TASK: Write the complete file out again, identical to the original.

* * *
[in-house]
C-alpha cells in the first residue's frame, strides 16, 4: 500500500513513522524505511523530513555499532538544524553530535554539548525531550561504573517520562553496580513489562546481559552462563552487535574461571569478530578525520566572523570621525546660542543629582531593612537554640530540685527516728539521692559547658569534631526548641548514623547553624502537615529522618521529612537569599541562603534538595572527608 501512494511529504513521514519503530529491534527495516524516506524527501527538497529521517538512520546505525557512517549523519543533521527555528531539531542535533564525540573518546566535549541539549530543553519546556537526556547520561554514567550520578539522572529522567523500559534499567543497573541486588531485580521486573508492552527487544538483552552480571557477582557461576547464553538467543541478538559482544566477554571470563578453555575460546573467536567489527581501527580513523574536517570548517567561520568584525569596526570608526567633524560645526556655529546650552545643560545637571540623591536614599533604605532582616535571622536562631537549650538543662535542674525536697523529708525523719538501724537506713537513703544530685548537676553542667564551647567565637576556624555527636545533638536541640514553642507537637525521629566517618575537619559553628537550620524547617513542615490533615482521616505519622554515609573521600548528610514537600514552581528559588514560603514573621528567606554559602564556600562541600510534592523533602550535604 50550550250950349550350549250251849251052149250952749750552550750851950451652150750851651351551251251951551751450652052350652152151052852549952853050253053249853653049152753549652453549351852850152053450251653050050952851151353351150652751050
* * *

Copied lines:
[in-house]
C-alpha cells in the first residue's frame, strides 16, 4: 500500500513513522524505511523530513555499532538544524553530535554539548525531550561504573517520562553496580513489562546481559552462563552487535574461571569478530578525520566572523570621525546660542543629582531593612537554640530540685527516728539521692559547658569534631526548641548514623547553624502537615529522618521529612537569599541562603534538595572527608 501512494511529504513521514519503530529491534527495516524516506524527501527538497529521517538512520546505525557512517549523519543533521527555528531539531542535533564525540573518546566535549541539549530543553519546556537526556547520561554514567550520578539522572529522567523500559534499567543497573541486588531485580521486573508492552527487544538483552552480571557477582557461576547464553538467543541478538559482544566477554571470563578453555575460546573467536567489527581501527580513523574536517570548517567561520568584525569596526570608526567633524560645526556655529546650552545643560545637571540623591536614599533604605532582616535571622536562631537549650538543662535542674525536697523529708525523719538501724537506713537513703544530685548537676553542667564551647567565637576556624555527636545533638536541640514553642507537637525521629566517618575537619559553628537550620524547617513542615490533615482521616505519622554515609573521600548528610514537600514552581528559588514560603514573621528567606554559602564556600562541600510534592523533602550535604 50550550250950349550350549250251849251052149250952749750552550750851950451652150750851651351551251251951551751450652052350652152151052852549952853050253053249853653049152753549652453549351852850152053450251653050050952851151353351150652751050